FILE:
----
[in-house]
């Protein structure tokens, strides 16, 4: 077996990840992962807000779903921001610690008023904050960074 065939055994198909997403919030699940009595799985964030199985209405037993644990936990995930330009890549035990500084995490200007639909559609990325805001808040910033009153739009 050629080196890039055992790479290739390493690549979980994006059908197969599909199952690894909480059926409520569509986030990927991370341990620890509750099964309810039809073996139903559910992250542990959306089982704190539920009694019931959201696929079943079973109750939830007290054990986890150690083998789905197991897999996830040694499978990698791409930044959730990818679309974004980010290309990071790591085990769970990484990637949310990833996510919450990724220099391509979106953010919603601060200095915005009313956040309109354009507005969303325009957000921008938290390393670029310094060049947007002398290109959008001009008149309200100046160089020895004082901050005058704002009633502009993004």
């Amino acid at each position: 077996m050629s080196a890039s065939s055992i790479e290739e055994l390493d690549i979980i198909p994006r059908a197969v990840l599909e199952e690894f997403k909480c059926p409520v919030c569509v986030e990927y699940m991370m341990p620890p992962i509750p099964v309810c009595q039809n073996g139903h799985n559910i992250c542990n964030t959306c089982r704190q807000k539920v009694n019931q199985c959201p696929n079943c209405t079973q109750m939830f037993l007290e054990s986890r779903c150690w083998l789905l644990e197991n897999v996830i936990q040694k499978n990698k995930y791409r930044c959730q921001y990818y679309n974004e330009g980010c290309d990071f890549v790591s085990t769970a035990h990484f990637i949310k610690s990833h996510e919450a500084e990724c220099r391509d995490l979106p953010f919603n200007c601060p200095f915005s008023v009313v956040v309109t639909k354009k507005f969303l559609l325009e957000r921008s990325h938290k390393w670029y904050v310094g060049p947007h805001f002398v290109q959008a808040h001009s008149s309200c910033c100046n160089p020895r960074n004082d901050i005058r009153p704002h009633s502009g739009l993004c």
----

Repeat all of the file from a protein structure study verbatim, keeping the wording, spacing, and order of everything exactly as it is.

[in-house]
């Protein structure tokens, strides 16, 4: 077996990840992962807000779903921001610690008023904050960074 065939055994198909997403919030699940009595799985964030199985209405037993644990936990995930330009890549035990500084995490200007639909559609990325805001808040910033009153739009 050629080196890039055992790479290739390493690549979980994006059908197969599909199952690894909480059926409520569509986030990927991370341990620890509750099964309810039809073996139903559910992250542990959306089982704190539920009694019931959201696929079943079973109750939830007290054990986890150690083998789905197991897999996830040694499978990698791409930044959730990818679309974004980010290309990071790591085990769970990484990637949310990833996510919450990724220099391509979106953010919603601060200095915005009313956040309109354009507005969303325009957000921008938290390393670029310094060049947007002398290109959008001009008149309200100046160089020895004082901050005058704002009633502009993004």
């Amino acid at each position: 077996m050629s080196a890039s065939s055992i790479e290739e055994l390493d690549i979980i198909p994006r059908a197969v990840l599909e199952e690894f997403k909480c059926p409520v919030c569509v986030e990927y699940m991370m341990p620890p992962i509750p099964v309810c009595q039809n073996g139903h799985n559910i992250c542990n964030t959306c089982r704190q807000k539920v009694n019931q199985c959201p696929n079943c209405t079973q109750m939830f037993l007290e054990s986890r779903c150690w083998l789905l644990e197991n897999v996830i936990q040694k499978n990698k995930y791409r930044c959730q921001y990818y679309n974004e330009g980010c290309d990071f890549v790591s085990t769970a035990h990484f990637i949310k610690s990833h996510e919450a500084e990724c220099r391509d995490l979106p953010f919603n200007c601060p200095f915005s008023v009313v956040v309109t639909k354009k507005f969303l559609l325009e957000r921008s990325h938290k390393w670029y904050v310094g060049p947007h805001f002398v290109q959008a808040h001009s008149s309200c910033c100046n160089p020895r960074n004082d901050i005058r009153p704002h009633s502009g739009l993004c």